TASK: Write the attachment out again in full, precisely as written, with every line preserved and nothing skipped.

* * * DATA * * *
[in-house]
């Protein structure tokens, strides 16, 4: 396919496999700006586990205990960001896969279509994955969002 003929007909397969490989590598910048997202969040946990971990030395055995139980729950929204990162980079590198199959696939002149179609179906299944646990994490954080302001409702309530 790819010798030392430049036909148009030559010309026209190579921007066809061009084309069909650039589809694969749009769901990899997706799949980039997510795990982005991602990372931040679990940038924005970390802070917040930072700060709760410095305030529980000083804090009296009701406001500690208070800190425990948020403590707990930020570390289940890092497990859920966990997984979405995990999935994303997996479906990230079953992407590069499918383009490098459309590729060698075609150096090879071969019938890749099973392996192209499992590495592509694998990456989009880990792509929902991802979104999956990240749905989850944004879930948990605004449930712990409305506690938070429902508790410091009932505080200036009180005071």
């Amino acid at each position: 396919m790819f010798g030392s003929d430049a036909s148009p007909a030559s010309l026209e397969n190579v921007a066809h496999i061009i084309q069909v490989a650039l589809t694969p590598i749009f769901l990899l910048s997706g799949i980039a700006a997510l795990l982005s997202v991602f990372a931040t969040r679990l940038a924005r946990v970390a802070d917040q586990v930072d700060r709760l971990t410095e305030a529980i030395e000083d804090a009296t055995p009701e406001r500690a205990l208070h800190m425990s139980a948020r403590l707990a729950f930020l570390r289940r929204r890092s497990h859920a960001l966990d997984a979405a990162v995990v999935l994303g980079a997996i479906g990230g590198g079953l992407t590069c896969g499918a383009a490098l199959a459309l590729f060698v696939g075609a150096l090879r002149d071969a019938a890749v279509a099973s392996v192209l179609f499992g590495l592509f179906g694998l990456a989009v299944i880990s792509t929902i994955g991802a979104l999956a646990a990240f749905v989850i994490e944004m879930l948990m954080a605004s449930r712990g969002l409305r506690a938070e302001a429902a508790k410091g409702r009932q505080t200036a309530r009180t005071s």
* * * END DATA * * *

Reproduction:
[in-house]
């Protein structure tokens, strides 16, 4: 396919496999700006586990205990960001896969279509994955969002 003929007909397969490989590598910048997202969040946990971990030395055995139980729950929204990162980079590198199959696939002149179609179906299944646990994490954080302001409702309530 790819010798030392430049036909148009030559010309026209190579921007066809061009084309069909650039589809694969749009769901990899997706799949980039997510795990982005991602990372931040679990940038924005970390802070917040930072700060709760410095305030529980000083804090009296009701406001500690208070800190425990948020403590707990930020570390289940890092497990859920966990997984979405995990999935994303997996479906990230079953992407590069499918383009490098459309590729060698075609150096090879071969019938890749099973392996192209499992590495592509694998990456989009880990792509929902991802979104999956990240749905989850944004879930948990605004449930712990409305506690938070429902508790410091009932505080200036009180005071």
């Amino acid at each position: 396919m790819f010798g030392s003929d430049a036909s148009p007909a030559s010309l026209e397969n190579v921007a066809h496999i061009i084309q069909v490989a650039l589809t694969p590598i749009f769901l990899l910048s997706g799949i980039a700006a997510l795990l982005s997202v991602f990372a931040t969040r679990l940038a924005r946990v970390a802070d917040q586990v930072d700060r709760l971990t410095e305030a529980i030395e000083d804090a009296t055995p009701e406001r500690a205990l208070h800190m425990s139980a948020r403590l707990a729950f930020l570390r289940r929204r890092s497990h859920a960001l966990d997984a979405a990162v995990v999935l994303g980079a997996i479906g990230g590198g079953l992407t590069c896969g499918a383009a490098l199959a459309l590729f060698v696939g075609a150096l090879r002149d071969a019938a890749v279509a099973s392996v192209l179609f499992g590495l592509f179906g694998l990456a989009v299944i880990s792509t929902i994955g991802a979104l999956a646990a990240f749905v989850i994490e944004m879930l948990m954080a605004s449930r712990g969002l409305r506690a938070e302001a429902a508790k410091g409702r009932q505080t200036a309530r009180t005071s």